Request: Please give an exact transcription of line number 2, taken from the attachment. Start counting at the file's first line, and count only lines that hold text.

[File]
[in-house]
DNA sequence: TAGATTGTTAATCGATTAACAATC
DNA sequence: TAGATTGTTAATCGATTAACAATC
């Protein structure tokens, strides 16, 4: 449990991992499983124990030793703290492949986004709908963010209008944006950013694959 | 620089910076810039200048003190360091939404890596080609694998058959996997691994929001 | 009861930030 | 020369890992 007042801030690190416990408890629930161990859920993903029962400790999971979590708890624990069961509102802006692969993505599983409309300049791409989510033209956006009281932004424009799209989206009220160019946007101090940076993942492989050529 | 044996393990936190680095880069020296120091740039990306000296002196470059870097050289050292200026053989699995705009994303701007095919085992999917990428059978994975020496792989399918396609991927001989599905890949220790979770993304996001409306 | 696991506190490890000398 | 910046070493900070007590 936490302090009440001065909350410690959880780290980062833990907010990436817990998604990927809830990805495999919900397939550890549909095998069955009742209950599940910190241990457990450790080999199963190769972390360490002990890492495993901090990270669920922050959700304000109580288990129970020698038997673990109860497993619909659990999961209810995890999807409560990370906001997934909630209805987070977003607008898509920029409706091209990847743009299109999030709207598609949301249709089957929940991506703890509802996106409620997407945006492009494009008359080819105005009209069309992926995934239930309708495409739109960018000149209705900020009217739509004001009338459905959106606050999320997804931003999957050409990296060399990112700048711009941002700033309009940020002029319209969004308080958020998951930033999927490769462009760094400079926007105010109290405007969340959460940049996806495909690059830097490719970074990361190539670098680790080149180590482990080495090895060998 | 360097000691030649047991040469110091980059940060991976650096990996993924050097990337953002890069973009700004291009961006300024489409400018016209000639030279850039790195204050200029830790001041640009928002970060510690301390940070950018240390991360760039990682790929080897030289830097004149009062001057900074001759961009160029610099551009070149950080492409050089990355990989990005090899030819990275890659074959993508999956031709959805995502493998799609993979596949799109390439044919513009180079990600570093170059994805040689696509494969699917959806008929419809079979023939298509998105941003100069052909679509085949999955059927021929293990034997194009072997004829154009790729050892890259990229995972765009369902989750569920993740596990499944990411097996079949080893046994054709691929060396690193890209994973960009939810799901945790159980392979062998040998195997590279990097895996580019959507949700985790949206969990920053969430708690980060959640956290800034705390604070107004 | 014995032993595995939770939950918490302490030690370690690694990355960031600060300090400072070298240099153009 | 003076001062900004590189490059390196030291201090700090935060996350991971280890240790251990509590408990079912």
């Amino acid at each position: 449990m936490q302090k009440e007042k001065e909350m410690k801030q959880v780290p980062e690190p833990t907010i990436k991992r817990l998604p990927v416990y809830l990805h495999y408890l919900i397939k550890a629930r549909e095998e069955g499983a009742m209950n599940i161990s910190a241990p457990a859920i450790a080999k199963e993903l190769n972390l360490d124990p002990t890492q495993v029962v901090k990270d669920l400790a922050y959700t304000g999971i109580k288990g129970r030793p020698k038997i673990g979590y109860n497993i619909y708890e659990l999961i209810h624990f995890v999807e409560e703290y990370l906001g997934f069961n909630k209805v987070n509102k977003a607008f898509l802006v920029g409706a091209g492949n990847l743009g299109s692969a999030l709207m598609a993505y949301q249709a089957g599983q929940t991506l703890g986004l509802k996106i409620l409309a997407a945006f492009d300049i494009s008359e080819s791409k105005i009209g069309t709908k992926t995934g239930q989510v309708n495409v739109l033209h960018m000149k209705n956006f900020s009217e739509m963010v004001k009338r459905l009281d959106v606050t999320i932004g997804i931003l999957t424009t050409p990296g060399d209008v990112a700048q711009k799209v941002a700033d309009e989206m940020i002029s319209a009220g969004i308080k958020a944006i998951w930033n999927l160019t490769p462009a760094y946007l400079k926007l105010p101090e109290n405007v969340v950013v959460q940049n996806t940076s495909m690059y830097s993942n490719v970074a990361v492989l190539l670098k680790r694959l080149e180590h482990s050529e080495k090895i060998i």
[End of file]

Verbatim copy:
DNA sequence: TAGATTGTTAATCGATTAACAATC